Microsoft has published an advance notification for vulnerabilities that will be patched in the January 2013 'Patch Tuesday' security bulletin due next week. However, anyone hoping for a permanent fix to deal with the Internet Explorer zero-day exploit that surfaced during the seasonal holiday period is going to be disappointed. There is no IE patch in this bunch, and while that might be a bit of a surprise to some given that IE security bulletins have become a very regular experience of late, the truth is that to expect a zero-day fix from Microsoft just a week or so after discovery is optimistic to say the least.

The zero-day vulnerability in question affects users of versions 6, 7, and 8 of Microsoft Internet Explorer and, courtesy of how IE accesses an object in memory that has been deleted or improperly allocated, can enable remote execution of code on target machines if the victim visits a malicious (or maliciously compromised) web site. The exploit is publicly available as a Metasploit module and in the wild. Although there will be no permanent patch from Microsoft next week, the software giant has already provided a one-click 'Fix-It' solution as a temporary measure while a proper patch is being developed. Of course, simply updating to either Internet Explorer 9 or 10 would also do the trick, as neither are listed as being vulnerable.

So what can we expect to see fixed as part of the forthcoming Patch Tuesday collection? Lamar Bailey, Director of Security Research and Development for nCircle, says "We’re starting 2013 with two critical code execution vulnerabilities in Windows. One affects Windows 7 and the other effects everything including Windows 8. Bulletin two affects a range of core components in Windows along with server software and developer tools. Given the scope of the software affected and the critical rating, this bulletin has the potential to give IT security teams a lot of heartburn next week.”

Meanwhile, Ziv Mador who is the Director of Security Research with the advanced security 'SpiderLabs' team at Trustwave warns that "If you were hoping for a nice relaxing Patch Tuesday after the holidays, well, sorry to disappoint you. Microsoft will be issuing seven new bulletins next week; two of them are rated as ‘Critical’. Both critical bulletins can result in the holy grail of remote code execution. The other five bulletins are all rated as ‘Important’. Of the two critical bulletins one of them lists all currently supported versions of Windows from XP SP3 up to Server 2008 R2 as well as several versions of Office, Sharepoint and Groove Server. This is most likely an issue in one of the base libraries meaning it will have a wide impact. The other critical bulletin only lists Windows 7 and Server 2008 as vulnerable but it still results in RCE so it shouldn’t be taken as any less serious. The five remaining ‘Important’ bulletins result mostly in Elevation of Privilege with one Security Feature Bypass and one Denial of Service. Six of them impact different versions of Windows and Windows Server with one Elevation of Privilege hitting Microsoft System Center Operations Manager. The MS SCOM is a cloud management platform allowing you to manage multiple hypervisors."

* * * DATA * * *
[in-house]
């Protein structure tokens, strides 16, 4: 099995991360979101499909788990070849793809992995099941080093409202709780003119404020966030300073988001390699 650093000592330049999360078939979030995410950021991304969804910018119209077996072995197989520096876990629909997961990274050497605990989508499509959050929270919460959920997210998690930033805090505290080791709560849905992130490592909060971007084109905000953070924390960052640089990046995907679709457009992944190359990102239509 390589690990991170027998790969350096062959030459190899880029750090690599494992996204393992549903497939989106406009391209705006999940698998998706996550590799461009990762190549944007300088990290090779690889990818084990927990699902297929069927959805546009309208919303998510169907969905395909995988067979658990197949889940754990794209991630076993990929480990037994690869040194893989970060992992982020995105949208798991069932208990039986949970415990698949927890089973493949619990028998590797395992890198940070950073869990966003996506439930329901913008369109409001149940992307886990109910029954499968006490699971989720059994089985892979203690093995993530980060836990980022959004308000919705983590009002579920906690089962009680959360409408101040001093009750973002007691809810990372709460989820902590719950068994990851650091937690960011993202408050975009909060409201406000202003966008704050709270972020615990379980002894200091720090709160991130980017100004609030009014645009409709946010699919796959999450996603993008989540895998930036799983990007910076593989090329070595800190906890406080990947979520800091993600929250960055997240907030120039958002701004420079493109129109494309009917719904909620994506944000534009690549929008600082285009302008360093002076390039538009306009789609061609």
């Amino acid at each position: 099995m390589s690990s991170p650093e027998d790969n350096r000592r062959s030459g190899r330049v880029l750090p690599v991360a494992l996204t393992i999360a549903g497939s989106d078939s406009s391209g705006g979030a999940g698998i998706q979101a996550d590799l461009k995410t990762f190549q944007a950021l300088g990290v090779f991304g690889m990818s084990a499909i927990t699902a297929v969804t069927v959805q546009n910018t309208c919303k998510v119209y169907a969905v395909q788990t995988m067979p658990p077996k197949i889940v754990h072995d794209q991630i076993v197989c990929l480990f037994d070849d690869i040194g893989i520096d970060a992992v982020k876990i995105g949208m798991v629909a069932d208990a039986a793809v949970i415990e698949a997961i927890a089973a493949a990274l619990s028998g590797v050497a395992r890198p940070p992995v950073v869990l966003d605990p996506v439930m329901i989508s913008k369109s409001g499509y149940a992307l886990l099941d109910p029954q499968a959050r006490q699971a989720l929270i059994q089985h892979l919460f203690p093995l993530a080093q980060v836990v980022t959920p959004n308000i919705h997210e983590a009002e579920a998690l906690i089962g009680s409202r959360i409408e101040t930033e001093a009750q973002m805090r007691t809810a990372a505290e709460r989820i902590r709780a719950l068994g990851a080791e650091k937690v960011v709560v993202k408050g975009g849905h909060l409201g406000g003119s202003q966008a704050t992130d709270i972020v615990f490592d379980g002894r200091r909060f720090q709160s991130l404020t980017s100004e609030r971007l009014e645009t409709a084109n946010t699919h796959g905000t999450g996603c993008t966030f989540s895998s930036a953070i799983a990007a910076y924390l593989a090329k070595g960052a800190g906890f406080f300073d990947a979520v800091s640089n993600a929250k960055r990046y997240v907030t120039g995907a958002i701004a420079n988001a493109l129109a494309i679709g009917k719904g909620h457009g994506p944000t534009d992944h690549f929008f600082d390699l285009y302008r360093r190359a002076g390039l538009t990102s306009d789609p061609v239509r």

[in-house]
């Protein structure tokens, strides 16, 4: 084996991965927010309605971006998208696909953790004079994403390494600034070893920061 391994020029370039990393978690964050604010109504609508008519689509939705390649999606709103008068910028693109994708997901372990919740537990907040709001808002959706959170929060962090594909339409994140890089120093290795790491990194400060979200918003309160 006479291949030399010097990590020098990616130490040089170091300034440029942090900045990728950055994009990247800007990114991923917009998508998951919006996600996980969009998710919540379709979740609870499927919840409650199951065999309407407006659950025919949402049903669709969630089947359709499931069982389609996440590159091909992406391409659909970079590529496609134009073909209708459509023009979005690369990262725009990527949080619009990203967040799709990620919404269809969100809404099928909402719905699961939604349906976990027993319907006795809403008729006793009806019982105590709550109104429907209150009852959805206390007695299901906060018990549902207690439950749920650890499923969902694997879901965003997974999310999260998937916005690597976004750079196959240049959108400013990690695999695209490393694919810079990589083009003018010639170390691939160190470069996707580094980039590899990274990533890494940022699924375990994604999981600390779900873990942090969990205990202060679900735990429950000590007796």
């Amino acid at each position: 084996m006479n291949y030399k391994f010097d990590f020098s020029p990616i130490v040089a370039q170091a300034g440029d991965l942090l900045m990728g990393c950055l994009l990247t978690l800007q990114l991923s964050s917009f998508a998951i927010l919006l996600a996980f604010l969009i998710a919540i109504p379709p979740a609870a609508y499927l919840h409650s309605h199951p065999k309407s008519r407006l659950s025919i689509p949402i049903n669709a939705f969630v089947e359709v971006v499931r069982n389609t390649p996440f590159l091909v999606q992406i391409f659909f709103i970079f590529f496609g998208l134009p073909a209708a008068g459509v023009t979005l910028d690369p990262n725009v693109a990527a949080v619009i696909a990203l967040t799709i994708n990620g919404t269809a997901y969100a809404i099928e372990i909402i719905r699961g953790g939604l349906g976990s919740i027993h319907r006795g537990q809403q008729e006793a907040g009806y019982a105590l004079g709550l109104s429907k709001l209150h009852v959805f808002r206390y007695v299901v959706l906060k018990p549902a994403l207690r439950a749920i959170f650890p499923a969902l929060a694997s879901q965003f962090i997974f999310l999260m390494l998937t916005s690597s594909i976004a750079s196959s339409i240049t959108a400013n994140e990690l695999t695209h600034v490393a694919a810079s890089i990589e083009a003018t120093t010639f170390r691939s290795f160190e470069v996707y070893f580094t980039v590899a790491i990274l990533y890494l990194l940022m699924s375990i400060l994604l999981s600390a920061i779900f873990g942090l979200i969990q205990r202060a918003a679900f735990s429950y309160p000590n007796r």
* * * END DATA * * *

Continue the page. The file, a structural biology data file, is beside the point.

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A freelance technology journalist for 30 years, I have been a Contributing Editor at PC Pro (one of the best selling computer magazines in the UK) for most of them. As well as currently contributing to Forbes.com, The Times and Sunday Times via Raconteur Special Reports, SC Magazine UK, Digital Health, IT Pro and Infosecurity Magazine, I am also something of a prolific author. My last book, Being Virtual: Who You Really are Online, which was published in 2008 as part of the Science Museum TechKnow Series by John Wiley & Sons. I am also the only three times winner (2006, 2008, 2010) of the BT Information Security Journalist of the Year title, and was humbled to be presented with the ‘Enigma Award’ for a ‘lifetime contribution to information security journalism’ in 2011 despite my life being far from over...

Do not use IE. USe google chrome, Firefox. IE is trouble

I use FireFox browser.

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The zero-day vulnerability in question affects users of versions 6, 7, and 8 of Microsoft Internet Explorer and, courtesy of how IE accesses an object in memory that has been deleted or improperly allocated, can enable remote execution of code on target machines if the victim visits a malicious (or maliciously compromised) web site.

Most Asian countries still used IE 6, 7, and 8.

I know a few people in Italy still used IE 6, 7, and 8.

I'm not sure with other European countries.

The reason why not the upgrade?

I think it has something to do with the OS they are using.

I'm not really sure about the OS but feel it has something to do with it unless someone has explanation.